NEW DELHI: With COVID-19 numbers are rising in India, daily deaths have shot up too. In just a week, the average daily fatality count has jumped by an alarming 47 per cent.
On Friday, the country registered nearly 40,000 fresh cases in a 24-hour period and also recorded 188 deaths, with Maharashtra reporting the highest 70 fatalities.
Punjab reported 38 deaths and has the highest case fatality ratio of 3.4 per cent among all states, against the national average of 1.4 per cent.
Overall, India reported 1,112 deaths due to COVID-19 during March 12-19 whereas 758 deaths had been reported in the previous week.
Even though many states are struggling to bring the CFR to below 1 per cent as instructed by the Centre, doctors in cities currently witnessing fresh spikes seem more confident than last year.
"It's true that ICUs are getting filled up again, but we are better placed to handle the situation. Even though there may not be a sure-shot remedy for severe cases, we at least know what mostly works and at what stage. For example, we now know when to start using oxygen supplementation," said Nupur Gangwani, intensivist in a government hospital in Nagpur.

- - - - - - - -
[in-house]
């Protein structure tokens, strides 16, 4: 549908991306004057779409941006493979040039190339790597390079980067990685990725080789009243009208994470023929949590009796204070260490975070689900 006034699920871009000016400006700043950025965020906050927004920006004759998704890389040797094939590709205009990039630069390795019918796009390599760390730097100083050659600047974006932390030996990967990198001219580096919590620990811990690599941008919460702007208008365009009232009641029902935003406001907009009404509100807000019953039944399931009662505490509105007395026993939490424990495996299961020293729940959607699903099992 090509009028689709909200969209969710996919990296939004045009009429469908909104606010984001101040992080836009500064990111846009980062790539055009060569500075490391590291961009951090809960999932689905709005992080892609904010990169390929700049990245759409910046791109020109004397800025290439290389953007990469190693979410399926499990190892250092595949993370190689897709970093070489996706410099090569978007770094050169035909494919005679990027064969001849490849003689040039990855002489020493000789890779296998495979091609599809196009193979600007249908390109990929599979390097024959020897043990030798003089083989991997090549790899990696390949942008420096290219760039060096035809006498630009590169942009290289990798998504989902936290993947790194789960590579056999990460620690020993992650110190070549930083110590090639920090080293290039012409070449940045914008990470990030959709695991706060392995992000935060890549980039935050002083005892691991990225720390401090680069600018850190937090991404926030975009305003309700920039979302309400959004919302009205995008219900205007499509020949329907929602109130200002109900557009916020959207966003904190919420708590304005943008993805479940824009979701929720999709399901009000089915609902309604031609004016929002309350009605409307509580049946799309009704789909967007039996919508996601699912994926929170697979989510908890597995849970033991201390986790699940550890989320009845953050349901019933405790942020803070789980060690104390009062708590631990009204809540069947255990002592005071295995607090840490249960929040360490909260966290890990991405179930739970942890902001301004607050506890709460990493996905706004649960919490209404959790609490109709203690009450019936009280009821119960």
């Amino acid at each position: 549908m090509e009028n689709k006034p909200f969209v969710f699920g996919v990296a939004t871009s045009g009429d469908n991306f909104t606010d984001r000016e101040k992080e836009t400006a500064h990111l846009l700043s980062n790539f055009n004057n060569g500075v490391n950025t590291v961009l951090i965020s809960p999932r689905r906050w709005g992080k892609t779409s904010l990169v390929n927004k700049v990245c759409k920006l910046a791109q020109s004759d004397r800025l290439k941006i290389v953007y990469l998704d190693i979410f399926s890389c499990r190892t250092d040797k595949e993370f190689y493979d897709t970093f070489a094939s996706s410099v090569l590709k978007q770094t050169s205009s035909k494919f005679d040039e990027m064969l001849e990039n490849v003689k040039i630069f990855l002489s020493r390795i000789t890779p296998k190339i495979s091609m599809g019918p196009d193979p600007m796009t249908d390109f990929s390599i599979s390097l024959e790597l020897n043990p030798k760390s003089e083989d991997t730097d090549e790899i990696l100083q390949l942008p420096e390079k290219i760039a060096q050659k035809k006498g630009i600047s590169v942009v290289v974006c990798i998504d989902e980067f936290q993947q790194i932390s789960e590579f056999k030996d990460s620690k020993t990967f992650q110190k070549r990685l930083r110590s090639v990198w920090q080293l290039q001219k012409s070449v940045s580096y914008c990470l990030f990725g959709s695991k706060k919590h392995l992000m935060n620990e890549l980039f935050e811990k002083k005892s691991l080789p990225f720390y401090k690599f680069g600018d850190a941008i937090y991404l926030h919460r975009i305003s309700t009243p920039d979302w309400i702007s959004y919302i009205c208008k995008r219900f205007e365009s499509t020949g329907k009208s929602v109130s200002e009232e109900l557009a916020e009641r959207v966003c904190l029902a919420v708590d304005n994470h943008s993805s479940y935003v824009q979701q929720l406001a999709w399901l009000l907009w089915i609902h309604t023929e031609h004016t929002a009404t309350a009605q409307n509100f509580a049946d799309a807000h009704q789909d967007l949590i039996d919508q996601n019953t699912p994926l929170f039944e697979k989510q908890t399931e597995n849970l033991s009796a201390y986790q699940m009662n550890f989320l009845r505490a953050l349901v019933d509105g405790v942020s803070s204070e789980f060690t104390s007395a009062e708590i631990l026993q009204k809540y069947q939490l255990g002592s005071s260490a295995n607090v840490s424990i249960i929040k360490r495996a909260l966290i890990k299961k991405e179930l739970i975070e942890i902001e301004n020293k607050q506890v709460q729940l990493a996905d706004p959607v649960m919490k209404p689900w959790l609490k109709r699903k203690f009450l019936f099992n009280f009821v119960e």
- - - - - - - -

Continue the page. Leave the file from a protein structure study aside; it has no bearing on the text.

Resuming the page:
Better equipped to tackle second wave: Doctors
Raymond Savio, a critical care specialist in Chennai, another city facing the signs of a second wave, said doctors are better equipped with enough data on medical management and experience.
"Perhaps this is helping many centres, small as well as peripheral units, to treat patients early and confidently," he said.
A few others, however, conceded that things could change drastically if hospitals start getting flooded again.
"The lack of infrastructure remains a concern everywhere and if more and more people start showing up with severe symptoms, it might turn into a major challenge," said a government hospital doctor in Delhi.
Some public health experts stressed the need of tracking the differences in clinical severity of patients, particularly due to the concerns that a variant SARS CoV-2 might be the reason behind the resurgence.
"I doubt we are doing this, but data from Brazil is showing this trend," said Oommen John from the George Institute of Public Health in Delhi.
In Brazil, new infections caused by a mutant strain are causing severe disease in a higher number of younger people and the death rates have also increased.